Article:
All great business leaders are adept at managing and mitigating risks. In the middle of an economic downturn, for example, you probably wouldn’t start increasing your overheads. Or, if you opened an office in an area with high-crime rates, you’d ensure to install CCTV cameras and other physical security measures at all entry points.
And yet, when it comes to security in the digital realm, risk management seems to go a little awry. Research shows that 8 in 10 companies currently have sensitive data exposed in SaaS apps like Microsoft 365, Google Workspace, Box, and Zendesk.
Perhaps your organization doesn’t realize that data is vulnerable in SaaS apps, or you don’t understand the significance of this cybersecurity risk. Either way, you need to fix the problem fast. Otherwise, you’ll end up embroiled in a data breach—and all the financial repercussions that come with it.
SaaS security: the common mistakes
Your cloud apps are a huge attack surface for malicious actors. No matter where a cybercriminal is in the world, they could potentially break into your cloud infrastructure and steal your sensitive data.
Not only that, there’s also the risk of your employees accidentally exposing or leaking your sensitive data onto the internet. Even if hackers don’t find this data, any unintentional exposure is an immediate compliance violation under laws like HIPAA, GDPR and the CCPA.
Below, we’ll look at the most common security mistakes organizations make, which increase SaaS data exposure risk.
One of the major benefits of the cloud is the ability for employees to access corporate resources from any location and on any device as long as they have the right login details. However, some organizations take anywhere-anytime access too far. They allow their people to access any and all corporate data, giving them the permissions to create, alter and delete critical information.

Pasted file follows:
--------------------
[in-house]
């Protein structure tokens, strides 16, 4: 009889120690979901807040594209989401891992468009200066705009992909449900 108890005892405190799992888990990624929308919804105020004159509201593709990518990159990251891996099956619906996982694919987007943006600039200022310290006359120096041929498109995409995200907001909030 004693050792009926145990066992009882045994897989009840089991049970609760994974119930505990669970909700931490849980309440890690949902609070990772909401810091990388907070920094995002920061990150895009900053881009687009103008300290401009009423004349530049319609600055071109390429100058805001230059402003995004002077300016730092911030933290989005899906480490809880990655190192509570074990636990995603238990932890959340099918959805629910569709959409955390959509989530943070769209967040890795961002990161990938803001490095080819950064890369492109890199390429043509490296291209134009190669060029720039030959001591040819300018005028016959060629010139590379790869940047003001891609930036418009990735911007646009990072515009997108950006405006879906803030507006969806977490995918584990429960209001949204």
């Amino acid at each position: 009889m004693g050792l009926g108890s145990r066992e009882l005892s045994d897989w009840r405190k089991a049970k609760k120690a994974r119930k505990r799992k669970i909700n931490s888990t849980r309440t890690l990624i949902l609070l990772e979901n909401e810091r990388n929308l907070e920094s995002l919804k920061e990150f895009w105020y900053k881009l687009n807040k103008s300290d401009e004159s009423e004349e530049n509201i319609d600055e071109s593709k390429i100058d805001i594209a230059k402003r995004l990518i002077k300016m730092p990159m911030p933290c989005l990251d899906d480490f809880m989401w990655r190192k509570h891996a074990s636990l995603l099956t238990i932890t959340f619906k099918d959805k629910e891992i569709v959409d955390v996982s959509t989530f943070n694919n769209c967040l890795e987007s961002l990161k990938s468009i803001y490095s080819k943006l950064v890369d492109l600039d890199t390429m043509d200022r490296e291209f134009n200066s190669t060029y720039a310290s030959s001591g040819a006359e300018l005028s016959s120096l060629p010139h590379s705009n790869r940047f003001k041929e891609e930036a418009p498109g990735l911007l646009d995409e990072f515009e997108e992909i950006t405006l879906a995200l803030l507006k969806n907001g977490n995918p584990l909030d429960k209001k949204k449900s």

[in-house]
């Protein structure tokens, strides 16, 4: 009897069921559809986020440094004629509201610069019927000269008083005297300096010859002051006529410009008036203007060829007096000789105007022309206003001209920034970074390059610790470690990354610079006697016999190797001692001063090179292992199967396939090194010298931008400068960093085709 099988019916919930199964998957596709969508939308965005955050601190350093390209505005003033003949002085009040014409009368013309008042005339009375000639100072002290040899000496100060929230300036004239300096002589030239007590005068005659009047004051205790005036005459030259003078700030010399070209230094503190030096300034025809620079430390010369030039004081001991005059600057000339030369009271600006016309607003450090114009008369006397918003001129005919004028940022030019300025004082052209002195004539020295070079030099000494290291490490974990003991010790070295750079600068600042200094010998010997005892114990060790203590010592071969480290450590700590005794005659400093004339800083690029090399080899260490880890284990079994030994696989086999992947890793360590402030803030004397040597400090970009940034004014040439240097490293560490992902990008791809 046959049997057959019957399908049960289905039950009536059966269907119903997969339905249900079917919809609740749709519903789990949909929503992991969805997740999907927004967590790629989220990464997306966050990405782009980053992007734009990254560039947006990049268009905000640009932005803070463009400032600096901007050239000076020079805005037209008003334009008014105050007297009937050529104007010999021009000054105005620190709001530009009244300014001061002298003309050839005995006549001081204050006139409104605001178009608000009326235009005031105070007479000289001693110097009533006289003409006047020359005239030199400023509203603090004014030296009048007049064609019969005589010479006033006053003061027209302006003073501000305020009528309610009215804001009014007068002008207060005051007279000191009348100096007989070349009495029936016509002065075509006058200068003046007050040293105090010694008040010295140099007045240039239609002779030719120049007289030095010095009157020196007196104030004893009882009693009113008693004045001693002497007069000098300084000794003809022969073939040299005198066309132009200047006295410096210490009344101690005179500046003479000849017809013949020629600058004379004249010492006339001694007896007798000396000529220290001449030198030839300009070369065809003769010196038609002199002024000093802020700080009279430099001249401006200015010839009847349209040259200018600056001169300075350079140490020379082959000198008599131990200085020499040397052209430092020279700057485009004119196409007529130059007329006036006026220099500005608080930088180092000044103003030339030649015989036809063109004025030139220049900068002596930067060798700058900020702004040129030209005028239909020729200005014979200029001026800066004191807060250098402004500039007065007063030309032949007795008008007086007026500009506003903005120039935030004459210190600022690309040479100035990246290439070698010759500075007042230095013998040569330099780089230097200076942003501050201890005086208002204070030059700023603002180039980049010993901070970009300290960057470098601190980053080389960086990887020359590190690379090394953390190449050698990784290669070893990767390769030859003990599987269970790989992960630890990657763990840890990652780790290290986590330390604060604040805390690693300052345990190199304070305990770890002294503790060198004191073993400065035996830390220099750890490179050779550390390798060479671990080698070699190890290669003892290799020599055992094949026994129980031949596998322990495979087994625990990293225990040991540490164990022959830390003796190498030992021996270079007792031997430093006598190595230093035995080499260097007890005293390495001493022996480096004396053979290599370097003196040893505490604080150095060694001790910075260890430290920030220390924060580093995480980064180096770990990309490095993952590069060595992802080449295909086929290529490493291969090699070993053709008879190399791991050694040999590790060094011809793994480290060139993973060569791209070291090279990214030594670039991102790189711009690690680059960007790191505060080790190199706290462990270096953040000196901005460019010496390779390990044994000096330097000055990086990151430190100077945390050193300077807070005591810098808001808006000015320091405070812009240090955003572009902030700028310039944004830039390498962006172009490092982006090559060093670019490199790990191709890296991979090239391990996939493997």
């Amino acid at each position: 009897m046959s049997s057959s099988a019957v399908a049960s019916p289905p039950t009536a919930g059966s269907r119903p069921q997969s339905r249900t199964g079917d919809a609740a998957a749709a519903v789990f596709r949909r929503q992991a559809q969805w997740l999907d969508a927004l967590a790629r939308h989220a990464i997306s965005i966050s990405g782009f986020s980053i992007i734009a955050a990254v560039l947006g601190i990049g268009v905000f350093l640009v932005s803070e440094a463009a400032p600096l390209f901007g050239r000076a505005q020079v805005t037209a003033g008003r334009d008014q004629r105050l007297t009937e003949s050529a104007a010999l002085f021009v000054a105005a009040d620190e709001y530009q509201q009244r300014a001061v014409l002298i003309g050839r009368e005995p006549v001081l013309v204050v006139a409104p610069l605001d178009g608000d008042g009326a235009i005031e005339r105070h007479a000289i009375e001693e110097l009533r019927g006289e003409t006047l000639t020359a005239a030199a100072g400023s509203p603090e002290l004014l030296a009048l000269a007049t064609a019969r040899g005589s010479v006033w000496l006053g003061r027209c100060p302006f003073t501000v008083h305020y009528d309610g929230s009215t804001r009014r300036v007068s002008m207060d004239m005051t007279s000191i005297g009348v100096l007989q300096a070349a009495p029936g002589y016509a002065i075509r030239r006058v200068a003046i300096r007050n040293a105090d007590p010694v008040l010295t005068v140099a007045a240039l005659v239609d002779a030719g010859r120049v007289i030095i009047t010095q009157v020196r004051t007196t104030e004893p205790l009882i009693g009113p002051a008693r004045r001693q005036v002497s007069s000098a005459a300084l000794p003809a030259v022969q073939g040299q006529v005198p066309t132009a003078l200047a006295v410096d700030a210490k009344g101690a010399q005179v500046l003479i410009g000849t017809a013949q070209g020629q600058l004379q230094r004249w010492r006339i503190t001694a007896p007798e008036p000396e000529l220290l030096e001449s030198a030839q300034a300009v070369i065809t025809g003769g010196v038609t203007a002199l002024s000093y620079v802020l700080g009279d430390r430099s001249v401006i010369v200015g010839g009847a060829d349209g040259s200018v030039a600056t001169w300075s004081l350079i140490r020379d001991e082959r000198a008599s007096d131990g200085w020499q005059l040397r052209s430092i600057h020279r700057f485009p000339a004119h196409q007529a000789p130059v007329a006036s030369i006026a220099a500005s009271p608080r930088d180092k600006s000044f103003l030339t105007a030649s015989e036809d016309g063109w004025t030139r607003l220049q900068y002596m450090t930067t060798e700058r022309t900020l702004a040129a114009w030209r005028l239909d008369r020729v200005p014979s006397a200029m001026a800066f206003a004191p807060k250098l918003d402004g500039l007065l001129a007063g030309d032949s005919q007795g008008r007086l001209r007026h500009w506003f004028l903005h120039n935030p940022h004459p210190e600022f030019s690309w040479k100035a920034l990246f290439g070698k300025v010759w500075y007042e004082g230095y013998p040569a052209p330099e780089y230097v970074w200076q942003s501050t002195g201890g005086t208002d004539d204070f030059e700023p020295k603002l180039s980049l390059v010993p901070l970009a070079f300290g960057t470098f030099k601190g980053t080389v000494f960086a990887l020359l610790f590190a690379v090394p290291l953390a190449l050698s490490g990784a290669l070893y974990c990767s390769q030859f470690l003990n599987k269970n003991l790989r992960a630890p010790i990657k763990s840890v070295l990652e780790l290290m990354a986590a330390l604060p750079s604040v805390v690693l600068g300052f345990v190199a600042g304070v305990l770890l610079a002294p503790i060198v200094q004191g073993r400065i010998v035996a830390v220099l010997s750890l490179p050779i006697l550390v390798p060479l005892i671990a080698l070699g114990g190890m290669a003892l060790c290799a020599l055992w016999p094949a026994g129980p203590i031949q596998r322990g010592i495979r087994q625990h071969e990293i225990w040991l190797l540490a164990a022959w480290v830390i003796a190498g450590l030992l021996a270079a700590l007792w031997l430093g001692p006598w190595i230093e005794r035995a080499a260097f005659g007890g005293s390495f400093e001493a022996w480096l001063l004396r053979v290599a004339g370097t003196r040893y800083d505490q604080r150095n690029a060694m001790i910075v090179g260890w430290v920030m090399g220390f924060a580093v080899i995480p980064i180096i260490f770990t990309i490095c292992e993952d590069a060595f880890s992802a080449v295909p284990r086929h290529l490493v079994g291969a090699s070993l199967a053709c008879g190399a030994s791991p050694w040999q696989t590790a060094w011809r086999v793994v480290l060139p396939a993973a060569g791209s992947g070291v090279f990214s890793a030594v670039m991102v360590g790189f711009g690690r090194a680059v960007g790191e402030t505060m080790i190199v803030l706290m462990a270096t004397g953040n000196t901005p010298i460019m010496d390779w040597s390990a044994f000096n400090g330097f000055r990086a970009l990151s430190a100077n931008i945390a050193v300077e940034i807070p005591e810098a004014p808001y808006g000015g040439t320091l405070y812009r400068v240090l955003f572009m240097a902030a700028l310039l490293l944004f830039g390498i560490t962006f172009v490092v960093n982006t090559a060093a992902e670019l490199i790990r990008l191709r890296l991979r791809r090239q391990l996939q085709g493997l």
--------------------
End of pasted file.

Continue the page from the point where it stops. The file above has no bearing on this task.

This is risky in two ways. Firstly, employees may unintentionally destroy or leak mission-critical data. Then, there’s the risk of an attacker breaking into an employee cloud account. If they manage this, they’d be able to steal anything and everything!
Another big risk relating to enterprise-wide access comes with employees who are either offboarding or have resigned. While you might assume these accounts are no longer active, you can’t take any chances. If you don’t proactively decommission ex-employee accounts, someone could still login and explore your corporate resources for valuable data.
Maybe you’ve got some form of access controls in place. Even so, your IT team probably struggles to manage all the different unique permissions out there. Each SaaS app comes with its own unique configuration settings. If your company uses multiple apps – which most do—your IT team faces the overwhelming task of trying to secure cloud data, set the right access permissions and ensure employee productivity in a constantly changing environment.
Insider collaboration gone wild
Slack, Google Workspace and Microsoft Teams make it easier than ever for employees to share documents. While the collaborative nature of these apps is great for productivity, it’s not so good for data security.
It’s almost too easy for employees to share links and files. If your people aren’t careful, they may accidentally share sensitive documents with the wrong people, which puts your whole compliance posture at risk.